Origami boxes capture and release yeast cell using energy from a magnetic field

Origami boxes

Source: Movies taken by Koohee Han and Dr. Wyatt Shields, provided by Prof. Orlin D. Velev, NC State Univer

A tiny robot that can capture a single cell has been made by scientists in the US. The microbot is made of metal-coated plastic cubes, which allow it to open and close using magnetic energy.

Microrobotic devices could one day perform surgery in places where large instruments can’t reach, like inside the smallest blood vessels. ‘[It] is one of the dreams in translational medicine, to assemble microsurgeons in vivo,’ says microrobot researcher Mahmut Selman Sakar from the Swiss Federal Institute of Technology in Lausanne, who wasn’t involved in the study.

While the team led by Gabriel López from Duke University and Orlin Velev from North Carolina State University has not yet achieved this, their modular microbots are already agile enough to trap a 4μm yeast cell, move and then release it again. Made out of individual polymer cubes coated on one side with metallic cobalt, the microbots store energy from an external magnetic field and release it when the field is switched off.

‘The cube shape means that you can have two different configurations – two cubes have their coating either on the same [AA] or on opposite [AB] sides,’ explains Velev. Depending on the cubes’ sequence, the microbot can carry out different tasks – an ABBA bot, for example, is the simplest grabber. It opens when a magnetic field is applied and closes when the field is switched off. The field’s gradient and orientation then control the bot’s movement and rotation.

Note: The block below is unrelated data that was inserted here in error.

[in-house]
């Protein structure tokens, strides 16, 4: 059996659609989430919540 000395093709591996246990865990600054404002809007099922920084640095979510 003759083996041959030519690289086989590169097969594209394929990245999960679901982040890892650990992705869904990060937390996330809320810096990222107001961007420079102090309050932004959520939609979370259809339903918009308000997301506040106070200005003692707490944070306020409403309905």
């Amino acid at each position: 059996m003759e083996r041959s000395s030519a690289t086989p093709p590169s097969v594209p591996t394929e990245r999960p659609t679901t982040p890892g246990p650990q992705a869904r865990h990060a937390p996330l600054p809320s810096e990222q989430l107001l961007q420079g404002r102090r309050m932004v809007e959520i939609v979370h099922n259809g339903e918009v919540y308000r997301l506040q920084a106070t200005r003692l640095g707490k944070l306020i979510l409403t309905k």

In the future, the microbots could do more than simply trap objects. ‘We now have a microtool to investigate mechanical properties on the microscale,’ Velev says. His team has started investigating liquid crystals, using the grabber to squeeze them and establish microscale mechanical forces.

Sakar suggests that the microbots could find applications in microfluidics: ‘You could inject microscale particles into a microchannel and then, using external magnetic fields, bring them together and make a little rotor-shaped object, and spin it to create a fluidic flow for mixing – mixing is a hard task at small scale due to low Reynolds number.’

Currently, Velev and López make each microbot by adding one cube at a time. Velev suggests that templating – using a functionalised surface to direct the cubes into place – could speed up fabrication. Eventually, microbots might even be able to replicate on their own. ‘Right now, we have to design and build every single tool ourselves,’ says Sakar, ‘but it would be fascinating if the tools could then build more tools by themselves.’